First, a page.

Robert Spielman, Tax & Business Services Partner, Quoted in Reuters Article "Tax-Loss Harvesting and the Fiscal Cliff Don't Mix"
By Amy Feldman
With taxes in flux because of the looming expiration at year-end of the George W. Bush-era tax cuts, it is time for investors to play the capital gains and losses game.
A recent Bank of America Merrill Lynch report gauged the prospect of a resolution of the fiscal cliff by year end – with all of its tax consequences – at just 15 percent. Instead, Merrill predicted that the most likely scenario was a multi-stage fix that takes a few tries and a few months to get done.
So while you usually can plan your year-end tax strategy with a look to the following year, this year you have to make your tax moves without such certainty. Because without any action by Congress, the rate on long-term capital gains will rise from 15 percent to 20 percent.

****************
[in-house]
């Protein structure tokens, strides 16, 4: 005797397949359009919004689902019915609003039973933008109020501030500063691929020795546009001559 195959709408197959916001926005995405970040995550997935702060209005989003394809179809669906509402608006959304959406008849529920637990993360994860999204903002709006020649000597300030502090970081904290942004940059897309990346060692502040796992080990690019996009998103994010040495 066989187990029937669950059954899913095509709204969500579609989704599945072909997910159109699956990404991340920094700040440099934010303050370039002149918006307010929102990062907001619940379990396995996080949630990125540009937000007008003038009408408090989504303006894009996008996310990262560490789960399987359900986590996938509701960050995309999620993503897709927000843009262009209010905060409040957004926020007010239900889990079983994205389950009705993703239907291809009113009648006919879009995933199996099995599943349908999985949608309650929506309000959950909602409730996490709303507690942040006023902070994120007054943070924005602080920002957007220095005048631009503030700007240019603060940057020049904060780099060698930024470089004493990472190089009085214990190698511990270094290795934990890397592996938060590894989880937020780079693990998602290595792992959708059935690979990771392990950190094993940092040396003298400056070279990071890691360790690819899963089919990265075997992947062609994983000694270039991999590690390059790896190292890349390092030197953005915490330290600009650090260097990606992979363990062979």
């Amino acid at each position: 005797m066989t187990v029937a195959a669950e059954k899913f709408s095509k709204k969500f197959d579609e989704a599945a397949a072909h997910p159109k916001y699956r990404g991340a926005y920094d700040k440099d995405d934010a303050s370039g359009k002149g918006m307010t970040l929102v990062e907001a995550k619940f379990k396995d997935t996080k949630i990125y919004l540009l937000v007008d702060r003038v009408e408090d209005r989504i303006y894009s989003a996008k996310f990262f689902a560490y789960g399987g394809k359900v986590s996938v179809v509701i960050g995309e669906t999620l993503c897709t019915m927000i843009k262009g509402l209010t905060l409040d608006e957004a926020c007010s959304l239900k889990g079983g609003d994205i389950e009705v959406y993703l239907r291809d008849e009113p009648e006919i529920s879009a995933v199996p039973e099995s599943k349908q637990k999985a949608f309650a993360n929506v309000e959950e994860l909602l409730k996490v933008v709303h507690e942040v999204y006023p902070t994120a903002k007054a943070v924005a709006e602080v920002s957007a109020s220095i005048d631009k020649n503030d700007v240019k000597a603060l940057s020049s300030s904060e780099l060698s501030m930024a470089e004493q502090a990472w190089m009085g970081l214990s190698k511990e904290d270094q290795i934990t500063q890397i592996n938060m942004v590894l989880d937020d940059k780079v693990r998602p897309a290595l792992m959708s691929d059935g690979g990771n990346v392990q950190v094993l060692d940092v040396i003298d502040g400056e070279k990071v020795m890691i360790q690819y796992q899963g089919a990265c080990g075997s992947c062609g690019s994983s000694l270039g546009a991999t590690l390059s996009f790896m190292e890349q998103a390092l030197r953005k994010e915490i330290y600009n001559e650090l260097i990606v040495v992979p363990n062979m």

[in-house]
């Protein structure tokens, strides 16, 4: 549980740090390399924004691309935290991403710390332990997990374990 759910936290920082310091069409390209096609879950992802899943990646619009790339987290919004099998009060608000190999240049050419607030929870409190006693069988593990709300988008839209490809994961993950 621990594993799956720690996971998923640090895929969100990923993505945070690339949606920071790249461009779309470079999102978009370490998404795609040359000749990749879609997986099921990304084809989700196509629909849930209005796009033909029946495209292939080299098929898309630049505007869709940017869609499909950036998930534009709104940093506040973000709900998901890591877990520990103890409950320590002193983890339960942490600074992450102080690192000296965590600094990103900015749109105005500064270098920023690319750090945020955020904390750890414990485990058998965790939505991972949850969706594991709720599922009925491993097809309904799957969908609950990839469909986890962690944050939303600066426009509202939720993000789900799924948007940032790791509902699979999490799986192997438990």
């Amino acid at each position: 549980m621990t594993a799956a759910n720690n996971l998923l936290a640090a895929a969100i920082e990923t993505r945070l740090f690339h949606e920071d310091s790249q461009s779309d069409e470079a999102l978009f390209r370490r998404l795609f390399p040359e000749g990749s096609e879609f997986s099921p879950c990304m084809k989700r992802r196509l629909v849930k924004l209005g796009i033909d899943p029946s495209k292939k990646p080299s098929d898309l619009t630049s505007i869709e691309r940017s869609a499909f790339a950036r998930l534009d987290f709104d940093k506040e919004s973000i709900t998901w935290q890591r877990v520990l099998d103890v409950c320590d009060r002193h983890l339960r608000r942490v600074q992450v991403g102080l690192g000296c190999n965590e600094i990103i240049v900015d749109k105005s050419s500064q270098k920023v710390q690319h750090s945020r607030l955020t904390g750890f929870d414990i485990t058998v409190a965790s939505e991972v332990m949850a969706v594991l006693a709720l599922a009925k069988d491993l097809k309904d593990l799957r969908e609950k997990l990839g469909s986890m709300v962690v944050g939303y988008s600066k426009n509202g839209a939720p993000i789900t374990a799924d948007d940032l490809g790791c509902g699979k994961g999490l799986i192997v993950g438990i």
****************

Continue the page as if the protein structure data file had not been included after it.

By the time Congress decides what the 2013 tax landscape will look like, it will be too late to make changes to your 2012 planning to account for it. And if changes are applied retroactively, “it will be too late to undo your actions of 2012,” said Robert Spielman, a partner at accounting firm Marcum.